Serena Williams is a survivor.
In a personal essay for Elle, the 23-time Grand Slam champion got candid about her traumatic experience with giving birth to her daughter Olympia, 4—who she shares with husband Alexis Ohanian—while also sharing that she did not have a "connection" with her baby throughout her pregnancy.
"I was nervous about meeting my baby," she said. "Throughout my pregnancy, I'd never felt a connection with her. While I loved being pregnant, I didn't have that amazing ‘Oh my God, this is my baby' moment, ever. It's something people don't usually talk about, because we're supposed to be in love from the first second."
While adding that she wasn't "gushing" over her daughter, Serena said that she kept waiting to feel like she knew her—even reaching out to her mom friends for advice—but that feeling never came, until she gave birth to Olympia in September 2017.
"When I finally saw her—and I just knew it was going to be a girl, that was one thing I knew about her before we even had it confirmed—I loved her right away," she shared with Elle. "It wasn't exactly instantaneous, but it was there, and from that seed, it grew. I couldn't stop staring at her, my Olympia."
Though Serena was finally able to hold her little one, things began to take a turn for the worse.
Aside from being rushed into an emergency C-section when the baby's heart rate kept dropping, the new mom also had to demand that she be given additional medical attention after her stitches were reopened due to an uncontrollable cough that started after she gave birth.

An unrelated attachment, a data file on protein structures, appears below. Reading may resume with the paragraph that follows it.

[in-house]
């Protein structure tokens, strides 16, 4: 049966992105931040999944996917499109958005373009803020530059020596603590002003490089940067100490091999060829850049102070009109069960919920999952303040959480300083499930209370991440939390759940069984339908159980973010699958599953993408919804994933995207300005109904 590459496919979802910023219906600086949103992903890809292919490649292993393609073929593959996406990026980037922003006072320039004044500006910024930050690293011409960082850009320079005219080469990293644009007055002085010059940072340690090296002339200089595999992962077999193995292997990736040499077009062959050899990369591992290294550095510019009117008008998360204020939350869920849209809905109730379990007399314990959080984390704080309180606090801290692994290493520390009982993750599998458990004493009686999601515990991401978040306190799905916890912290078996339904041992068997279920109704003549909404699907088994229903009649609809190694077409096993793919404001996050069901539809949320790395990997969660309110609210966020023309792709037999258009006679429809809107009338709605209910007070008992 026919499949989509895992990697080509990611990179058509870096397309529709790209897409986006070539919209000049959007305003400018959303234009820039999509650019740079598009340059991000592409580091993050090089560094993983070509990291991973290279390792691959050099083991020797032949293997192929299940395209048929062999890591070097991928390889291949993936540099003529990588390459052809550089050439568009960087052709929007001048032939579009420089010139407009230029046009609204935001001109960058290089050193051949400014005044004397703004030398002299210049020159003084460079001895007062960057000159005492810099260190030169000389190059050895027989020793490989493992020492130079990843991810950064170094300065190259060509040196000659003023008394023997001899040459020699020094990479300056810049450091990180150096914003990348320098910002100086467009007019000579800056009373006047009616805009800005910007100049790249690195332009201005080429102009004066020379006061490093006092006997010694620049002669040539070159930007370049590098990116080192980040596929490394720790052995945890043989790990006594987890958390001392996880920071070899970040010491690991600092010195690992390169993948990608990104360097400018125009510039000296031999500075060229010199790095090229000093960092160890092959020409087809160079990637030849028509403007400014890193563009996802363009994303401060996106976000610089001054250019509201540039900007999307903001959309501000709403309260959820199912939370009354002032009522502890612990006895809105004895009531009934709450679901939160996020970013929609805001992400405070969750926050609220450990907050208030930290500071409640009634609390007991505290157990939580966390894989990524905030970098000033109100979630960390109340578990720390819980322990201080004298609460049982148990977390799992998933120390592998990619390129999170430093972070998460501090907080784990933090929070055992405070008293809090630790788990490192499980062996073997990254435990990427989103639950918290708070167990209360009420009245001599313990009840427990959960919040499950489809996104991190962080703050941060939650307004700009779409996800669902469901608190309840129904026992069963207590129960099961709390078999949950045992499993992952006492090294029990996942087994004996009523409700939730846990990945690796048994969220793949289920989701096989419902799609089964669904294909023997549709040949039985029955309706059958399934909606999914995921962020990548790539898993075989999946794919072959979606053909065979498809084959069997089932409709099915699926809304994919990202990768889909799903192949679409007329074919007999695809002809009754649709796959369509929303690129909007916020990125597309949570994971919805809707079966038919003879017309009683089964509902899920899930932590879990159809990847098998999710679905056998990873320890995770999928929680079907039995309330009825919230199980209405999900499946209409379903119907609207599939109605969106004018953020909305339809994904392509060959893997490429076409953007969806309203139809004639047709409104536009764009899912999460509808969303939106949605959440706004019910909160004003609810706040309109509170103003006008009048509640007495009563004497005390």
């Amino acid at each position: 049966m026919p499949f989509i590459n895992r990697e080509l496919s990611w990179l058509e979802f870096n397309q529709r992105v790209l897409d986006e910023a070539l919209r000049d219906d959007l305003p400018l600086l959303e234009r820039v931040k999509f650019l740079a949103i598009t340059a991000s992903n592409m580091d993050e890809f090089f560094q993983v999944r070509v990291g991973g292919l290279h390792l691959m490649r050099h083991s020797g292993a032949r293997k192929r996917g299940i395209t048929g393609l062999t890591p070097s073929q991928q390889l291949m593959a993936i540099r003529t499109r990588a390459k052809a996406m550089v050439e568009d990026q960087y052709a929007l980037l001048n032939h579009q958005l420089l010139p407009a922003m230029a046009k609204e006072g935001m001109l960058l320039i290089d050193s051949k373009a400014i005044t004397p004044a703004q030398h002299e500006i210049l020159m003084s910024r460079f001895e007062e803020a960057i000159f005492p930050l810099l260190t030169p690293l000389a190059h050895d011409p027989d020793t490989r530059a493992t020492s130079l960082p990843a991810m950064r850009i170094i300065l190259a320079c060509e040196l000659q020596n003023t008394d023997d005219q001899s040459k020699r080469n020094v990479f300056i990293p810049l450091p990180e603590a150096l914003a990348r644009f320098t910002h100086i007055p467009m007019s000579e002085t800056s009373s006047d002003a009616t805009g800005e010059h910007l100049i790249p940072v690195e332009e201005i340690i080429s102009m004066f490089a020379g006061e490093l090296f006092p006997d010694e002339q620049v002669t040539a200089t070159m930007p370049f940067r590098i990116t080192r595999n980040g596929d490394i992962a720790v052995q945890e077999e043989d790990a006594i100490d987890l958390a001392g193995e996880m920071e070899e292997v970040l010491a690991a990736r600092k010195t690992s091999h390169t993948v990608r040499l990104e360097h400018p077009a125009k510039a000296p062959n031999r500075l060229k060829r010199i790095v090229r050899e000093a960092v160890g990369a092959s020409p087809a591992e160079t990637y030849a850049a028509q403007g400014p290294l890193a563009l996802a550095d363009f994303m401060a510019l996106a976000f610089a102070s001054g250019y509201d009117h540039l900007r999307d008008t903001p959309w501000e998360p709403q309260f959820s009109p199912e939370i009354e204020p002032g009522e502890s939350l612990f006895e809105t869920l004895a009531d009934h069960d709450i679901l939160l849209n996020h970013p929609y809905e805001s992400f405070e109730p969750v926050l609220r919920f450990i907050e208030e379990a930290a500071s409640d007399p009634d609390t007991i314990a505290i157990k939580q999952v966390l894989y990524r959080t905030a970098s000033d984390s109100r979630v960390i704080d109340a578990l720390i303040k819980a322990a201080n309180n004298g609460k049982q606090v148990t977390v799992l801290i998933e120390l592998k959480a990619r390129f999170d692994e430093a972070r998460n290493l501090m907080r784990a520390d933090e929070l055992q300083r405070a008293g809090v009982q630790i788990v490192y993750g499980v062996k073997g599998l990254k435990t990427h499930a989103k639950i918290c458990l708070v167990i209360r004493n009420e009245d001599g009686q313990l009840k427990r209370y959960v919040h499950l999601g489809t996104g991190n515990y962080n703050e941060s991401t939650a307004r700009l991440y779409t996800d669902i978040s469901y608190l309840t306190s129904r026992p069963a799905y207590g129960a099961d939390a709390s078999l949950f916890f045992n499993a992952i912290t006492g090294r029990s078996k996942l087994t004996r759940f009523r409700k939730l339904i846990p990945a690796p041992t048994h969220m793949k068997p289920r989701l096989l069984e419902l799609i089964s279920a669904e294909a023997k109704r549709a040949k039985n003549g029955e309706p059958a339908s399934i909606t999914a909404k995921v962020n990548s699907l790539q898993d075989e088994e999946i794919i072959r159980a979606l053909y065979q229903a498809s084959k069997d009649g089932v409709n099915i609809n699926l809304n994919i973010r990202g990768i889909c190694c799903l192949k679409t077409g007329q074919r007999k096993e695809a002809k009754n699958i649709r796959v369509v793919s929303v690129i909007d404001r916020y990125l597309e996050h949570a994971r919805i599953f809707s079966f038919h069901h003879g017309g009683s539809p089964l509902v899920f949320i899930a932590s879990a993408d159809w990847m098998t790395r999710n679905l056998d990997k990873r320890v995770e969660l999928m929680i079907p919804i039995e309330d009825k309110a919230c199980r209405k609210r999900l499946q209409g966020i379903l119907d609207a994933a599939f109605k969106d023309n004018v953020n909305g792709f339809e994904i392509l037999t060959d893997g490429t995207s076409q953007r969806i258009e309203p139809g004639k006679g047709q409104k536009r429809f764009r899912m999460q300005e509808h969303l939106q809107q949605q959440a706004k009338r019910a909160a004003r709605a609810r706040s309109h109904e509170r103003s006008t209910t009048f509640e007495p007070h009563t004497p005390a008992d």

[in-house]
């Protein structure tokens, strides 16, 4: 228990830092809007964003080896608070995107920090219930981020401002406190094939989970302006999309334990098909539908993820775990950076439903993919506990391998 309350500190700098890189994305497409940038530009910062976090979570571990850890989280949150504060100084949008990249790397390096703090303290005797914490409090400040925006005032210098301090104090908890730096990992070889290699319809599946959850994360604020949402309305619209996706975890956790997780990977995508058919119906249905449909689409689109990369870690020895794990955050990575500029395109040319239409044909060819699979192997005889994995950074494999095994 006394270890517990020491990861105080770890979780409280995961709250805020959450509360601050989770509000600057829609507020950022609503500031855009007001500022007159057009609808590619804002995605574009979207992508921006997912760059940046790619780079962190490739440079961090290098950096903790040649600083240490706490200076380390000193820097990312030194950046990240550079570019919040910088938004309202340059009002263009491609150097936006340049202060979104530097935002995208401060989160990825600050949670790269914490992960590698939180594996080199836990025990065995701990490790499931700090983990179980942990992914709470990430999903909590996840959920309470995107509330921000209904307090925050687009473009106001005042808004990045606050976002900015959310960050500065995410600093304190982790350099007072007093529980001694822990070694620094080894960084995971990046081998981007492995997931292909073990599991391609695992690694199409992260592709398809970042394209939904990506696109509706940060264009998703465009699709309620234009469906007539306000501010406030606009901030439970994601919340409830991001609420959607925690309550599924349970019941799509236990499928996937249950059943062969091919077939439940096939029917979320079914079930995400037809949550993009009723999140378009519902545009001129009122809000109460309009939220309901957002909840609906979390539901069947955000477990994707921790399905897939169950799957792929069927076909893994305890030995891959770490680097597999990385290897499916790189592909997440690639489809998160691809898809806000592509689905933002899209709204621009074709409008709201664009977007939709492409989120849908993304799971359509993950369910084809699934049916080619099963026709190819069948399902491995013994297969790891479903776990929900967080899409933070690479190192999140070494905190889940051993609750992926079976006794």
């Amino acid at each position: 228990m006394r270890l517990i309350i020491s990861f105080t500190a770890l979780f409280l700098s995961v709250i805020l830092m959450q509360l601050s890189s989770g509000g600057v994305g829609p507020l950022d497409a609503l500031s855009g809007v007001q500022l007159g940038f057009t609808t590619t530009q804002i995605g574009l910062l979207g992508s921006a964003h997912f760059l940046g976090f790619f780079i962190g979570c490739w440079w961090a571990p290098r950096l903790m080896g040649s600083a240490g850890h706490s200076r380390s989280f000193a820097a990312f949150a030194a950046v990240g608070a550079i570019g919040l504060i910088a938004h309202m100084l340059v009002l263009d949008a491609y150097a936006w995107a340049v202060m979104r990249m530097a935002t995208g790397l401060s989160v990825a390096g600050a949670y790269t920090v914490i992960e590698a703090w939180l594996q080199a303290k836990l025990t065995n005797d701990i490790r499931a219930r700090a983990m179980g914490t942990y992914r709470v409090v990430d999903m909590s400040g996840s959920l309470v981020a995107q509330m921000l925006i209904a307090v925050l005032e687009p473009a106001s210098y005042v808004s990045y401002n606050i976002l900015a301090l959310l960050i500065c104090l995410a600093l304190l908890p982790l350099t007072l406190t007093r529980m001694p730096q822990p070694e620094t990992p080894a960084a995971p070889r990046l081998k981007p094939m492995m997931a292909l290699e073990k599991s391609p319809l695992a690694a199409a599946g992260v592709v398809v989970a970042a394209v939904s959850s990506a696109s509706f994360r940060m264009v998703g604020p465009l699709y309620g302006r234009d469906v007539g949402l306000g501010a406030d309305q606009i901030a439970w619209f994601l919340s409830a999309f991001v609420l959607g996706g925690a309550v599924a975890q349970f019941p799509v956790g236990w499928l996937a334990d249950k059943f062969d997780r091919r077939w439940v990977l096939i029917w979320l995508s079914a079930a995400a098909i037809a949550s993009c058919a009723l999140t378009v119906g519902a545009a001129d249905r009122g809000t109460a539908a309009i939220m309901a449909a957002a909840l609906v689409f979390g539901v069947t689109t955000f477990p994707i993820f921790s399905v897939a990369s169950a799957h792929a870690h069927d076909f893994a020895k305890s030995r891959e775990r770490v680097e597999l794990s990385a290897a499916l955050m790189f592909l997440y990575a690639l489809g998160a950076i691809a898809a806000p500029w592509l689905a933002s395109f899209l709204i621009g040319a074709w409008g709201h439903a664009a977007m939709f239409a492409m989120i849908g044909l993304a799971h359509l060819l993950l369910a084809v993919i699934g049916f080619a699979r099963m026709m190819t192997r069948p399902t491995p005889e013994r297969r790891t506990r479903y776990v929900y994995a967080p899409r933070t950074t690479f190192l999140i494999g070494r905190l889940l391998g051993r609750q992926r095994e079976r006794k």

"I spoke to the nurse," the tennis star said. "I told her: ‘I need to have a CAT scan of my lungs bilaterally, and then I need to be on my heparin drip.' She said, ‘I think all this medicine is making you talk crazy.' I said, ‘No, I'm telling you what I need: I need the scan immediately. And I need it to be done with dye.'"
Due to Serena's persistence, the nurse called the doctor and they found that she had a blood clot in her lungs that needed to be broken up before it reached her heart.
After a total of four surgeries, Serena was finally able to leave the hospital a week after giving birth. Though the journey to motherhood was difficult, the tennis player said it was worth it.
"Despite my body's wreckage—and the fact that I couldn't get in much breastfeeding—connecting with Olympia at long last was amazing; it was both the reward and the validation for all I'd been through," she told Elle. "I went from not being able to really imagine her in the womb to us being completely inseparable. I still feel like I have to be around her for every day of her life, as much as possible. I'm anxious when I'm not around her. Honestly, it's a little much."